Drawing on her experience as a type historian, type-designer, and educator, Fiona Ross will discuss how, despite notable historical accounts to the contrary, type design is rarely a solitary occupation conceived in a vacuum but rather a collaborative enterprise informed and executed by different contributors in answer to specific typographic needs. This is particularly true in the case of non-Latin scripts, whose users outnumber those of Latin, and whose published typographic histories have, perhaps unwittingly, failed to acknowledge all contributors to the design process.
This illustrated talk will highlight particular examples of Indian-script type development to illustrate how our understanding of contemporary design issues can benefit from an appreciation of the key contributors who, in specific contexts, combined to determine the typographic representation of South Asian languages. It will provide an insight into how a collaborative design process in the twenty-first century can enrich the palette of visible voices available to diverse linguistic communities.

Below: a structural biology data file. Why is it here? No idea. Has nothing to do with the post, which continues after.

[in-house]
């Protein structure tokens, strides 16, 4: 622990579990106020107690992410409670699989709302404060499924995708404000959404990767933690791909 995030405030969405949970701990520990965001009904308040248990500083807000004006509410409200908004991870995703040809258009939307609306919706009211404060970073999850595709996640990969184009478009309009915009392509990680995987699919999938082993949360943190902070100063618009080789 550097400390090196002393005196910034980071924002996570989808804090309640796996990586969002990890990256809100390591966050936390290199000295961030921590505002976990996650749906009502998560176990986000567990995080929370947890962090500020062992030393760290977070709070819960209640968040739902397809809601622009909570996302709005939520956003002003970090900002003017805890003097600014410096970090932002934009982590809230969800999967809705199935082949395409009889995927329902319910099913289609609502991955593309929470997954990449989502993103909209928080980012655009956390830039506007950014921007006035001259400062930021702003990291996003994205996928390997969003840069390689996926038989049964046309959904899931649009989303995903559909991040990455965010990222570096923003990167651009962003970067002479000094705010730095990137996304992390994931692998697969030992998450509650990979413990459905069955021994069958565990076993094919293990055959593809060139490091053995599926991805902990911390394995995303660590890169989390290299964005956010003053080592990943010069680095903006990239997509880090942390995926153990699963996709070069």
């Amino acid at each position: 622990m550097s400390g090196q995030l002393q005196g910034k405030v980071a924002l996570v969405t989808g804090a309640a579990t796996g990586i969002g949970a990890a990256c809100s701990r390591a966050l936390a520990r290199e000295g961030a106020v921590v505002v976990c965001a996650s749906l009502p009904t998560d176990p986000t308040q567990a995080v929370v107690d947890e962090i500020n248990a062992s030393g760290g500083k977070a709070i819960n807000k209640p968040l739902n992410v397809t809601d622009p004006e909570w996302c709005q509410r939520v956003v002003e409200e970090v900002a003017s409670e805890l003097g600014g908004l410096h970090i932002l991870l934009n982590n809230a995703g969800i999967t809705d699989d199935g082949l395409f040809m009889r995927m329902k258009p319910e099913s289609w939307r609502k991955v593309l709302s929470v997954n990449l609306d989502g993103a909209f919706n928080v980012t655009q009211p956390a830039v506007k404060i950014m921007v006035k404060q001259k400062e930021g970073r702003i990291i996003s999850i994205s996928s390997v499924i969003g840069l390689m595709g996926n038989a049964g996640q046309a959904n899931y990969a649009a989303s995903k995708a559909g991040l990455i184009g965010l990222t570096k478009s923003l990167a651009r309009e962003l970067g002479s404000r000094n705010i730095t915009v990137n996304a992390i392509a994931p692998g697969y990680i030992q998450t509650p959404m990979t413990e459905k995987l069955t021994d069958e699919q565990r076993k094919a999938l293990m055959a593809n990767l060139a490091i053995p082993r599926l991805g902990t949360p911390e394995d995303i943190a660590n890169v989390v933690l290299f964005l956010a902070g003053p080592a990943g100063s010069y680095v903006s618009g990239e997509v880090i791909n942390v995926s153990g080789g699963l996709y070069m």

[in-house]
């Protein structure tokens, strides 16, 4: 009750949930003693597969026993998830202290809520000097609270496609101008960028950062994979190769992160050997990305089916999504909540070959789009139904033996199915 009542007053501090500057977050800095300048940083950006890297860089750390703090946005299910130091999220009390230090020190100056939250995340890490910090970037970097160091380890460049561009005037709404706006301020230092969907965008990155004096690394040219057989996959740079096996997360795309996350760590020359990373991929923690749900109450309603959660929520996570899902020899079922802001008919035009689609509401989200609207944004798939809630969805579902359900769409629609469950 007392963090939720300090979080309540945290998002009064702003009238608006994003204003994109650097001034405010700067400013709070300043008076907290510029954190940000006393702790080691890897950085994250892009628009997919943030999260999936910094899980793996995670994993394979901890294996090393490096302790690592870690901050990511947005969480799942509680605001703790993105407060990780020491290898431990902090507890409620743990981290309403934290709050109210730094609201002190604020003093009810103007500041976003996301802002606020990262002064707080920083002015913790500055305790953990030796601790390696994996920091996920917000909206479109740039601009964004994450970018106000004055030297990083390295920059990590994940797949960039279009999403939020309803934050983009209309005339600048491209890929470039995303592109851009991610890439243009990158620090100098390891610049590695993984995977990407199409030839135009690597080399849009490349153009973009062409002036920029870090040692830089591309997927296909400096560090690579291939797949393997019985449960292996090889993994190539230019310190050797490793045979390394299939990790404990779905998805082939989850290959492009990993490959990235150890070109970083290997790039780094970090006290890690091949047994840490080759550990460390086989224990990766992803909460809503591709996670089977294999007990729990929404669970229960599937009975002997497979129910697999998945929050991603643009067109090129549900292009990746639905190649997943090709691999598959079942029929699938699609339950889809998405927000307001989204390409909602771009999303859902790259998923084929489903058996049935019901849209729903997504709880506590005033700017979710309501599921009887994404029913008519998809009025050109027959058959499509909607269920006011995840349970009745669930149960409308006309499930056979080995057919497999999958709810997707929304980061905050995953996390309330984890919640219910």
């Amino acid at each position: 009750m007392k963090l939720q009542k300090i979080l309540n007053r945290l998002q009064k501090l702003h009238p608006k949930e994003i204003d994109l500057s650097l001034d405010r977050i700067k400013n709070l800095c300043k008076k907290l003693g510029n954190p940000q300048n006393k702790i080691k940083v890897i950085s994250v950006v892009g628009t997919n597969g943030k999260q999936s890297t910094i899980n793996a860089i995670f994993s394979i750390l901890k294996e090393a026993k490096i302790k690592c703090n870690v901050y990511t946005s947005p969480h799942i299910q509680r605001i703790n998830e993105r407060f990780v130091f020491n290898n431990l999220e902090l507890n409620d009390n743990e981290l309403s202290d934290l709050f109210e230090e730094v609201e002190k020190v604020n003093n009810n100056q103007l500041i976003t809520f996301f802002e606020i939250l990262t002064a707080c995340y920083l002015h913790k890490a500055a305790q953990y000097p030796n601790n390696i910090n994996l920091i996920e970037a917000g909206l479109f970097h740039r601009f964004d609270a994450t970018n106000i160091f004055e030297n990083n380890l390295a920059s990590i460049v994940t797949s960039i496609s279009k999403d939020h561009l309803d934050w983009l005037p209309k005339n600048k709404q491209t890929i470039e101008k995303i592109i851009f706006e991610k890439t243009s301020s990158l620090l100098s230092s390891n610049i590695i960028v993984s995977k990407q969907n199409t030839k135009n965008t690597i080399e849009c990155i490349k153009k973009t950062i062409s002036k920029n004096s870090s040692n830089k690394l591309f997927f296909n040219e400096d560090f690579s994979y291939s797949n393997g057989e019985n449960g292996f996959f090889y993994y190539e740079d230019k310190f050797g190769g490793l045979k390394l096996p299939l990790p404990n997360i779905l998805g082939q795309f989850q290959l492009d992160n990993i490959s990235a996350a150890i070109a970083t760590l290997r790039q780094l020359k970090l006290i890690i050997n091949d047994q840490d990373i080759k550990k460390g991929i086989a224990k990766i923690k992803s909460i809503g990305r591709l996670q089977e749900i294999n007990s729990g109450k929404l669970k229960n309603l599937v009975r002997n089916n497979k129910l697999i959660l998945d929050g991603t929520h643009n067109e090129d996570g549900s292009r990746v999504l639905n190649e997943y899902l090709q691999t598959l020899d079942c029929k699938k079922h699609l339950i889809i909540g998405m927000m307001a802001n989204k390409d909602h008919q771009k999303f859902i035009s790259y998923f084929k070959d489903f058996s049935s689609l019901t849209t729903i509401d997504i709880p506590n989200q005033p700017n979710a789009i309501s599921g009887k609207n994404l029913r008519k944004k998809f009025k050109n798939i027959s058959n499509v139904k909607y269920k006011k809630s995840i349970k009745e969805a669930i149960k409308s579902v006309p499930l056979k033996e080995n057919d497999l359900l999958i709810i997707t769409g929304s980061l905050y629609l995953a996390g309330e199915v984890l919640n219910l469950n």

Fiona Ross specializes in non-Latin type design and typography, having a background in languages with a PhD in Indian Palaeography (SOAS). From 1978 to 1989 she worked for Linotype Limited (UK), with responsibility for the design of their non-Latin fonts and typesetting schemes. Since 1989 she has worked as a consultant, author, lecturer, and type designer; her recent work as a designer has been in collaboration with Tim Holloway, John Hudson (Tiro Typeworks) and Neelakash Kshetrimayum for clients such as Ananda Bazar Patrika, Adobe, Microsoft and Harvard University Press. In 2003 Fiona joined the Department of Typography and Graphic Communication at the University of Reading (UK), where she is Professor of Non-Latin Type Design and Curator of the Department's Non-Latin Type Collection.